There are a few ways of getting your name into the music press headlines, with some methods a whole lot better than others. If you didn’t bother to click the first link, the random meeting between folk/jazz/psychster guitarist Ryley Walker and jam band/bro-deity Dave Matthews wasn’t totally random. The mercurial and always questioning Walker decided to dust off a well circulated but never released bootleg of Dave Matthews recordings from nearly two decades ago, and through happenstance of both bands touring, Montreal became the unexpected summit location.
But Walker and his crack band of fluid and loose ensemble didn’t (to my knowledge anyway, but my DMB databank is pretty sparse) play of these songs and instead focused on his last few records. And it wasn’t just rote readings, the kind where sometimes you’re better off just staying home and putting on the LPs instead of schlepping off to the rock club to see an exact replica unfold in front of you.
The last time we caught Walker was just a few months ago, and the lineup was an economical trio. Tonight the addition of Brian Sulpizio on guitar allowed Walker’s songs much more real estate to travel within, around and across. The penultimate song of the night, “On The Banks Of The Old Kishwaukee” sailed directly into a galaxy full of dark stars, making me ponder the world where Sulpizio’s modal runs and the loosely swinging rhythm section of Ryan Jewell and Andrew Scott Young connect deeply to my inner hippie, yet the vast majority of what Garcia et al did leaves me as cold as the far reaches of outer space.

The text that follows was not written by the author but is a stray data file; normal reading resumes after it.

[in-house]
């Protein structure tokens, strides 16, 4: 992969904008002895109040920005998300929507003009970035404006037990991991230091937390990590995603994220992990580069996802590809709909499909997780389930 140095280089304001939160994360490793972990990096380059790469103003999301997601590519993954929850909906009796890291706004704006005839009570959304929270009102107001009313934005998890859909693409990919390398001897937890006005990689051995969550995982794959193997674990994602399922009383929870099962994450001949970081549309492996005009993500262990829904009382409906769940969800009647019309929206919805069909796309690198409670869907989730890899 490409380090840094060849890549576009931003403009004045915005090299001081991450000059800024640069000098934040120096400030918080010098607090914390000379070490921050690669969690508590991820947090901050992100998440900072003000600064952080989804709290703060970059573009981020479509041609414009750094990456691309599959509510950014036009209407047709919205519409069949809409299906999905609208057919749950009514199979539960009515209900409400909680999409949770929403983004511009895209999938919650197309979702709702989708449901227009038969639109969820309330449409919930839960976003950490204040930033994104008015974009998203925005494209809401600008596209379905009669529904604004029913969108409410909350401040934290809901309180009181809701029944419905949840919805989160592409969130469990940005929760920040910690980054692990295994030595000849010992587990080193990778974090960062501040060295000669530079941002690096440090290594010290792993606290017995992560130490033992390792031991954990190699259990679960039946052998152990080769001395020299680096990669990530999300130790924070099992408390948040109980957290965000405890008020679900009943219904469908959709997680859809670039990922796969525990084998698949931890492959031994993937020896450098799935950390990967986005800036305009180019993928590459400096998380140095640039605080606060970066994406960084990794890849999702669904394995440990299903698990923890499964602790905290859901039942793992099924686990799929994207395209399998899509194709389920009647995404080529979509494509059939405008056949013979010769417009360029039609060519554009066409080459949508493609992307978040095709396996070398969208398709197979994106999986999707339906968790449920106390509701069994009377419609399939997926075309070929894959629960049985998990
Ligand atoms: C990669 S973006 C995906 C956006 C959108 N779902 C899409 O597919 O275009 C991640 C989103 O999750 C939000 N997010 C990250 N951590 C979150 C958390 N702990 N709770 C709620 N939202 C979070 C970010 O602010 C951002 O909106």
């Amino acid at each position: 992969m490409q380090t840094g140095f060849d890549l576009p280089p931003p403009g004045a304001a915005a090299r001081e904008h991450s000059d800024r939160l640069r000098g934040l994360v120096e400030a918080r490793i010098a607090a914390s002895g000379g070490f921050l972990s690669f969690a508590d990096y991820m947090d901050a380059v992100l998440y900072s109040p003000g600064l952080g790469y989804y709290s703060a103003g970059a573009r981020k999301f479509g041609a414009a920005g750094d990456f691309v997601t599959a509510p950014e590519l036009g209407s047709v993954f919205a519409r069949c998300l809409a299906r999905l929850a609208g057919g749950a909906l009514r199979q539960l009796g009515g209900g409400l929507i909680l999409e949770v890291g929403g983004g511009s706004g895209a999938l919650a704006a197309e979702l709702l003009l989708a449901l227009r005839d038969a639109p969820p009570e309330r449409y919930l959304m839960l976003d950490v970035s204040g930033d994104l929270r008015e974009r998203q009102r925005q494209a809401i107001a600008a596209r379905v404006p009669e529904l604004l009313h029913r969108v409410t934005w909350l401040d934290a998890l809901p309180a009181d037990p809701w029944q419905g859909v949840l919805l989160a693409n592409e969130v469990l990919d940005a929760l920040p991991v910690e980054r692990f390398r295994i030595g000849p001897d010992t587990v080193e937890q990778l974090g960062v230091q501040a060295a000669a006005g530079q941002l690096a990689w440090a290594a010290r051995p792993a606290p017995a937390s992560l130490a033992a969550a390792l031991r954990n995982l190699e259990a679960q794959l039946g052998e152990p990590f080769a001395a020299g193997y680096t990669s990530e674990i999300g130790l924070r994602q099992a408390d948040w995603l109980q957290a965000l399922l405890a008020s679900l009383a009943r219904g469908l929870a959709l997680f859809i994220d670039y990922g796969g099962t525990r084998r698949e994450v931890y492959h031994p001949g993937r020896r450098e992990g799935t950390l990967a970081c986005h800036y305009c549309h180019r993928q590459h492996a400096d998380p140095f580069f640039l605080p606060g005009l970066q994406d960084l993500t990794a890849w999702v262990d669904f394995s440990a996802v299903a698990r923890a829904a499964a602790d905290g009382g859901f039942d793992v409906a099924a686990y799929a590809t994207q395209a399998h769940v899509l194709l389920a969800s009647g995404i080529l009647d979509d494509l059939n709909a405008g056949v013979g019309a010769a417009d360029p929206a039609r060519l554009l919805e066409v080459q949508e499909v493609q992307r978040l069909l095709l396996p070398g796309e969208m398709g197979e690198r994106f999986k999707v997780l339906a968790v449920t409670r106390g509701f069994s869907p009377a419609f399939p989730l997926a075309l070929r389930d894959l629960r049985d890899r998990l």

The evening’s recap wouldn’t be complete without mentioning that, not unlike shows from the likes of Neko Case, Melvins, Jeff Tweedy, etc, you get a healthy dose of comedy via stage banter as well. Walker was riffing on the best bands of Boston, settling on The Swirlies until someone reminded him of perhaps a more viable option, and at one point the noise of the rest room hand dryer became the foundation for a short improv noise jam by the quartet. Walker may be a lot of things, but boring is never one of them.
Preceding Walker was Mute Duo, hailing from Chicago. They were a two piece but certainly not soundless. Comprised solely of a pedal steel guitar and a drummer/percussionist, Sam Wagster and Skyler Rowe managed to create a wide array of tones and sounds that were evocative of late ’60s Pink Floyd, or Grails when their third eye was particularly open. Anchoring the sheening drone of Wagster, the incredibly inventive Rowe used every part of his kit including tapping cymbal stands and the barrel of the kick drum, adding in chimes, bells and other elements to the mix. They had a sole CD for sale at the merch table and I’m eager to hear more.
Photos from the performance:
Created with flickr slideshow.